I had a friend tell me at a party a few nights ago that she only wears silver.
“You mean sterling silver?” I gently directed.
“No. Silver. I don’t like the cheap stuff.”
Well, I didn’t want to embarrass her but it got me thinking that it’s time to clarify a thing or two about sterling silver – what it is and what it isn’t.
Pure silver is too soft for producing jewelry. It is alloyed with another metal to give it strength, generally copper, though other metals are often used as well, such as zinc, geranium and platinum. Sterling silver is made up of 92.5% mined silver and the rest, the chosen alloy. Tarnishing will occur in most sterling silvers because of the alloy ingredient, not because of the silver, which is non-reactive to oxygen.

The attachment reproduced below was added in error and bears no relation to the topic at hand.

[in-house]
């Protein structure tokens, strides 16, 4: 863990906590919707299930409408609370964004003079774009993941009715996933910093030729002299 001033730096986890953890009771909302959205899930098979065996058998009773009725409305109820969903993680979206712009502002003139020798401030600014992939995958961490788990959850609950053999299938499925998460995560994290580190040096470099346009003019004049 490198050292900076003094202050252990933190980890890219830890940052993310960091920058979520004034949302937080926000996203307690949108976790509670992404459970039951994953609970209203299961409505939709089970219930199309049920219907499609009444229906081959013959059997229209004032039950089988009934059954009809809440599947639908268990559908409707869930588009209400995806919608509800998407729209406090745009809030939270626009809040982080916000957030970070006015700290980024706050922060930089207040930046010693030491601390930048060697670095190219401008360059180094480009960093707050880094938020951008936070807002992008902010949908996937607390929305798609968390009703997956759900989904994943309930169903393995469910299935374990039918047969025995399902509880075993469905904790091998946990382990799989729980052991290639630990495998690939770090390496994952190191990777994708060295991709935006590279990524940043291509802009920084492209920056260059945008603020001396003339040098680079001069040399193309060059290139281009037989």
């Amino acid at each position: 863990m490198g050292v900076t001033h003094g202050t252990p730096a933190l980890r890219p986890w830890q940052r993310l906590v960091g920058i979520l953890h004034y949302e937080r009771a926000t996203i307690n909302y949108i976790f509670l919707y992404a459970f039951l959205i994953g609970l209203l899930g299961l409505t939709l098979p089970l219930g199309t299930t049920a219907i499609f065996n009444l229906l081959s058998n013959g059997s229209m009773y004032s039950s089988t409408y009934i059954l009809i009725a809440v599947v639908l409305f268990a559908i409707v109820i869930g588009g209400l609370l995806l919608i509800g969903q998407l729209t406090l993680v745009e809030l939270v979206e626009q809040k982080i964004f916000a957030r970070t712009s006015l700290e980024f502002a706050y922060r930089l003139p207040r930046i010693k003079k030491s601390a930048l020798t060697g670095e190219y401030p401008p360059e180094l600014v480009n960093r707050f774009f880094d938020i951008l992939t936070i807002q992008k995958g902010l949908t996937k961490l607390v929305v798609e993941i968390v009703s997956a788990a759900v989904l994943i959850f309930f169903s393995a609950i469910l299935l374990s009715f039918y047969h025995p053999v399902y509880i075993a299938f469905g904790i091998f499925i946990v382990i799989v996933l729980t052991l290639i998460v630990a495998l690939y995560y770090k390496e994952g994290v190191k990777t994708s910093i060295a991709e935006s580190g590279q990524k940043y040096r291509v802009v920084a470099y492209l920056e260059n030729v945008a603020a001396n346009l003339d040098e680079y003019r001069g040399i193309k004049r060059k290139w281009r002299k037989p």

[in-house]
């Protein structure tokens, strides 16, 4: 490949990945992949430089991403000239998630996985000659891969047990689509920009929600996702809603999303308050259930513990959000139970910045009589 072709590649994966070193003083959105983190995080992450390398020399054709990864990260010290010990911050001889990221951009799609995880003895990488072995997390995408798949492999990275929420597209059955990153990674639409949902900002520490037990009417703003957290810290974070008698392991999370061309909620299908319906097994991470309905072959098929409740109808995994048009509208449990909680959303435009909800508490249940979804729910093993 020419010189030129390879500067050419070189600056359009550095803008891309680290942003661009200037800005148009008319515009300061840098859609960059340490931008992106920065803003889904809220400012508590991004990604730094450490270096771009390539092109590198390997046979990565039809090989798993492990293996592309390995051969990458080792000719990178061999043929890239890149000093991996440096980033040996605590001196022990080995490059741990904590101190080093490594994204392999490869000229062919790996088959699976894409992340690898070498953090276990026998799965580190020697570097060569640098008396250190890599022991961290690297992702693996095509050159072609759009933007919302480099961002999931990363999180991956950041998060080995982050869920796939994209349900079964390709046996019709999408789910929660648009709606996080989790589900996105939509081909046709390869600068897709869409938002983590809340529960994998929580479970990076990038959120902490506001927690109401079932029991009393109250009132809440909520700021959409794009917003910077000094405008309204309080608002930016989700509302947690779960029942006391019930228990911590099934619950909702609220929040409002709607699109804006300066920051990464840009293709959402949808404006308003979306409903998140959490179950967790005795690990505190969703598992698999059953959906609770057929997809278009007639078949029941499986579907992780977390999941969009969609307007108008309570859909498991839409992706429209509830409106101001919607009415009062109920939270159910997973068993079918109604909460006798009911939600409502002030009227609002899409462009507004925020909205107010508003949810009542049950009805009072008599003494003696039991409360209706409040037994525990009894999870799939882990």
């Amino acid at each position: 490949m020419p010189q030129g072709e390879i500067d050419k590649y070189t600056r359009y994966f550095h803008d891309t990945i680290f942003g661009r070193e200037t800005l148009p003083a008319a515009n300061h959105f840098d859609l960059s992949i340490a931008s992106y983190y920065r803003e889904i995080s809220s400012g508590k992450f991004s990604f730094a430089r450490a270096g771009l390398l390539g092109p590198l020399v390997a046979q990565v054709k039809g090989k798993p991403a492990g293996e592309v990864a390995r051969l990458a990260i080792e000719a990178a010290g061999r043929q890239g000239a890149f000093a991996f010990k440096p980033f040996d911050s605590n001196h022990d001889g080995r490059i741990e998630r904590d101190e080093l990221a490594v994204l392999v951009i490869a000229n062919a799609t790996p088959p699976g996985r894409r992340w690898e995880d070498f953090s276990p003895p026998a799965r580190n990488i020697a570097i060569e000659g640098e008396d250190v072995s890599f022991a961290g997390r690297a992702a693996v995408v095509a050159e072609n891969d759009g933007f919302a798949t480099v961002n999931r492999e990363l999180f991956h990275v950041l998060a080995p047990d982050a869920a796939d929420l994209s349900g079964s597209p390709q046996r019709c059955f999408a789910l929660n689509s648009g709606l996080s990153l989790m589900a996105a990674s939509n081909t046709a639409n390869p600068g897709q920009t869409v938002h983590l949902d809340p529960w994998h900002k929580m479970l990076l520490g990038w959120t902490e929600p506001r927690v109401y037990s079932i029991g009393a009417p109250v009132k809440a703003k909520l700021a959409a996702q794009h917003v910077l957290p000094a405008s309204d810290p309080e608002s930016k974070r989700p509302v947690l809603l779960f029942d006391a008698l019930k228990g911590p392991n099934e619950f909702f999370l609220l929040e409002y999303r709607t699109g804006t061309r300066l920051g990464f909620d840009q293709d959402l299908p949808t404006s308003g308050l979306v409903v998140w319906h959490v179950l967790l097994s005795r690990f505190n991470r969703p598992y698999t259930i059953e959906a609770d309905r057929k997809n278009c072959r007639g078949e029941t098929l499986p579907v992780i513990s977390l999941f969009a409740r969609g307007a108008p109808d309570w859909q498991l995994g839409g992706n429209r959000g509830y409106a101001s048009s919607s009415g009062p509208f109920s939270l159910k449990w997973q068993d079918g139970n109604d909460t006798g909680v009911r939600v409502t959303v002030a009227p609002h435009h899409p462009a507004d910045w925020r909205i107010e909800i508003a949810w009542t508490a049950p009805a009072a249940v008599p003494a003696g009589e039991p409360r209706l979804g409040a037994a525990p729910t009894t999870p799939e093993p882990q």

Sterling silver is marked with a universal stamp at a manufacturing company for authentication purposes (see above photo). It can then be molded into various final products, such as jewelry and flatware. Because sterling silver is an alloy, it can tarnish and needs to be cleaned with silver cleaner.
Genuine silver is mined and comes from countries in South America such as Chile, Mexico and Peru. It can also be found in North America and across the US (Michigan and Arizona).